I received a second-degree burn when I spilled a bowl of piping-hot of grits all over my arm.
My Second-Degree Burn
I reached inside the microwave to grab a bowl of grits. The bowl was much hotter than I expected. I lost my grip and spilled piping-hot grits on my forearm that clung to the skin and stuck. I finally managed to wipe the grits off and became transfixed at the sight of my skin peeled away to reveal raw, red flesh underneath. Needless to say, ouch.
Although I did take a few immediate treatment measures when my burn occurred, I didn't adopt as aggressive a treatment plan as I should have, and I made a serious mistake by applying something to my burn that only made it worse. Don't make the same mistakes I did. Educate yourself and follow proper treatment protocol when you suffer a second-degree burn.
What is a Second Degree Burn?
Second-degree burns are those in which the first layer of skin has been burned through and the second layer of skin, or dermis, is also burned. Signs of second-degree burns include blisters, reddened, splotchy skin, severe pain, and swelling.
The less serious first-degree burn occurs when the outer layer of skin is burned but not all the way through. First and second degree burns can be treated as minor burns, as long as they are smaller than 3 inches in diameter and do not occur on the face, hands, feet, groin or buttocks or on a major joint. Burns that meet these criteria should be treated as major and need medical attention.
Third-degree burn are the most serious and cause permanent tissue damage, even affecting fat, muscle and bone. The burned area may be black or dry and white. Get medical attention right away if you suspect you have suffered a third degree burn; do not try to treat it yourself. Do not take off clothing stuck to the burn and do not apply any ointments or medications or run the burn under water. Cover the burn with a clean cloth or bandage, raise the burned area above heart level and get to the hospital, or call 911.
How Do I Treat a Second-Degree Burn?
If you have a minor second degree burn, follow these treatment tips for optimum healing. These treatments can be applied to minor first-degree burns as well.
- Cool the burn by running cool, not cold, water over it for about 10 minutes to reduce pain and swelling. Do not put ice on the burn, as this could cause the wound to become too cold and result in additional damage.
- Put antibiotic cream on the burned area for several days. If antibiotic cream is not immediately available, use aloe vera gel or pure aloe straight from an aloe vera plant to cool the affected area and take away the redness and soreness. Consult with a doctor or pharmacist about other ointments to use - antibiotic ointment can typically only be used for a limited of days, as specified on the package.
- Use a sterile gauze bandage, to cover and protect the burn. Don't use cotton balls or other materials that might stick to or get inside the wound. Wrap the gauze loosely so that it does not put too much pressure on the burn, causing additional pain. Change the dressing daily. Wash your hands first, then gently with soap and water wash the burned area, reapply the ointment and wrap the burn in a fresh, dry gauze bandage.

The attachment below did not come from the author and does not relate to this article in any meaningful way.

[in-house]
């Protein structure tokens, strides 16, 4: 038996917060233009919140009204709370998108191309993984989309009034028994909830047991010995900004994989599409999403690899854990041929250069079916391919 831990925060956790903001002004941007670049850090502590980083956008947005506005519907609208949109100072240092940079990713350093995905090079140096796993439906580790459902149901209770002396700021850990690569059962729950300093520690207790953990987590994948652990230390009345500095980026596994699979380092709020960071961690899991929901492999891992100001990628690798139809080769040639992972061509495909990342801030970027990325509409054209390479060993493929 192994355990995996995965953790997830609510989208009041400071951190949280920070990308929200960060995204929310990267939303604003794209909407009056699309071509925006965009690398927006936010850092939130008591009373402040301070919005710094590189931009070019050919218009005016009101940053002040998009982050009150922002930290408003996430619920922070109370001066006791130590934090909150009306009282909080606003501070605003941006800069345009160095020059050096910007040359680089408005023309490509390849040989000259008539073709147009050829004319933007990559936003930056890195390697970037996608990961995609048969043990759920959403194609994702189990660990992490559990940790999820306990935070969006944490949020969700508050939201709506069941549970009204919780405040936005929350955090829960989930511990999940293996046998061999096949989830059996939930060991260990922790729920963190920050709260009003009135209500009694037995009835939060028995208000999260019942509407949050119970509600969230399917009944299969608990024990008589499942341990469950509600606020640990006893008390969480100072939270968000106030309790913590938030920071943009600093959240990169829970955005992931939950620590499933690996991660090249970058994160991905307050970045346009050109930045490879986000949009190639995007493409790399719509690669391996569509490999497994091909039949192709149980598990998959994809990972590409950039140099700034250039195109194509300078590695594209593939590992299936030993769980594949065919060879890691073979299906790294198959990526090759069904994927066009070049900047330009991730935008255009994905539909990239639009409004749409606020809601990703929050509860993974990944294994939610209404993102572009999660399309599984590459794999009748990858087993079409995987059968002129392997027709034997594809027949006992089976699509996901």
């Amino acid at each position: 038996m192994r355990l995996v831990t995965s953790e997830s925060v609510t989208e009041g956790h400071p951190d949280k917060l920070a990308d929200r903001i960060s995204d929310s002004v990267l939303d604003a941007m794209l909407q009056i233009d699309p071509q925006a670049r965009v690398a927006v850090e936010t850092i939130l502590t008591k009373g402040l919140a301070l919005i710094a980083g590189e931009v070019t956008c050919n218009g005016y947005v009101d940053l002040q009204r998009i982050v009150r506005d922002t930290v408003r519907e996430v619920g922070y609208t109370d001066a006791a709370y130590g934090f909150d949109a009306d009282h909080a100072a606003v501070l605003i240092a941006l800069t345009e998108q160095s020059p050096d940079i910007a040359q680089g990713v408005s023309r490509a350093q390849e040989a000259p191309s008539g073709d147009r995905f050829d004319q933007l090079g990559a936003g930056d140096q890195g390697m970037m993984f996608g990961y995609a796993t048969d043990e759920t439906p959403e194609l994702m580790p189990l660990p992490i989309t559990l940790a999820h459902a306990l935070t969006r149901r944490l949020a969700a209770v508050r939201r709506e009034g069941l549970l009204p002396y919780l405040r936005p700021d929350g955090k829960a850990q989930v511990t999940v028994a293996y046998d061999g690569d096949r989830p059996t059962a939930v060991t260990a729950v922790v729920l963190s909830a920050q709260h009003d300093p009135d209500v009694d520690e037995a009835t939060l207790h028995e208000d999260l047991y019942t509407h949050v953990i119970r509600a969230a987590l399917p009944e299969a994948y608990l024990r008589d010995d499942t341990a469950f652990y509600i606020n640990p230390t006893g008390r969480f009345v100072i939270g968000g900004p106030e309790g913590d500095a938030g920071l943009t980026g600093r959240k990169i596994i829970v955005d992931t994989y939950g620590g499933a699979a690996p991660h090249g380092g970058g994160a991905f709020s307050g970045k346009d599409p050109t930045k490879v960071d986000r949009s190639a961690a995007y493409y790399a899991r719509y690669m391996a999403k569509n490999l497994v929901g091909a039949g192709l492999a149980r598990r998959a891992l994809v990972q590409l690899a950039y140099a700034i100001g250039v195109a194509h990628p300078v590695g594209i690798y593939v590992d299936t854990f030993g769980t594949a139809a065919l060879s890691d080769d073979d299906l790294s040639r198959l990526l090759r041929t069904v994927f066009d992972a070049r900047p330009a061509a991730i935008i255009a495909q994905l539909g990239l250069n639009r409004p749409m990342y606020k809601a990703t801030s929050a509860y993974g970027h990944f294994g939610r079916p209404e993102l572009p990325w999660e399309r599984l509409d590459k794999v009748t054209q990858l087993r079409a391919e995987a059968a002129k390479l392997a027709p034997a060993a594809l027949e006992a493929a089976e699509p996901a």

- Take an over-the-counter pain reliever if the pain is too bothersome, such as aspirin, ibuprofen or acetaminophen. Basic Tylenol and Advil work well. A pain relief medication should only be needed for the first couple of days.
- If pain persists, the wound is oozing, swelling a lot, turning odd colors or not healing, or if you are running a fever, see a medical doctor for treatment. These symptoms could indicate infection.
- Don't break blisters or else they will become more prone to infection.
- Don't apply butter, egg whites or olive oil to burns, despite those old wives' tales you may have heard.
Electrical and Chemical Burns
Don't attempt to treat electrical and chemical burns by yourself. Seek professional medical help at once. Electrical burns could create damage to internal organs that might not be visible on the skin. Flush chemical burns with cool water. Take off clothes and jewelry that have the chemical on them and don't apply any medication or ointment to the burn, because a chemical reaction could occur. Wrap the burn with a dry, clean cloth and call 911 or a local poison control center or go to the hospital or your doctor's office.
How to Reduce and Treat Scarring
- Vitamin E oil has long been purported by users to aid in tissue healing when applied topically, although doctors and dermatologists in general say it has no benefit. The vitamin oil should be harmless, but consult with a medical professional to make sure before using. Never apply the oil to an open wound. Wait until the wound has closed and new tissue is growing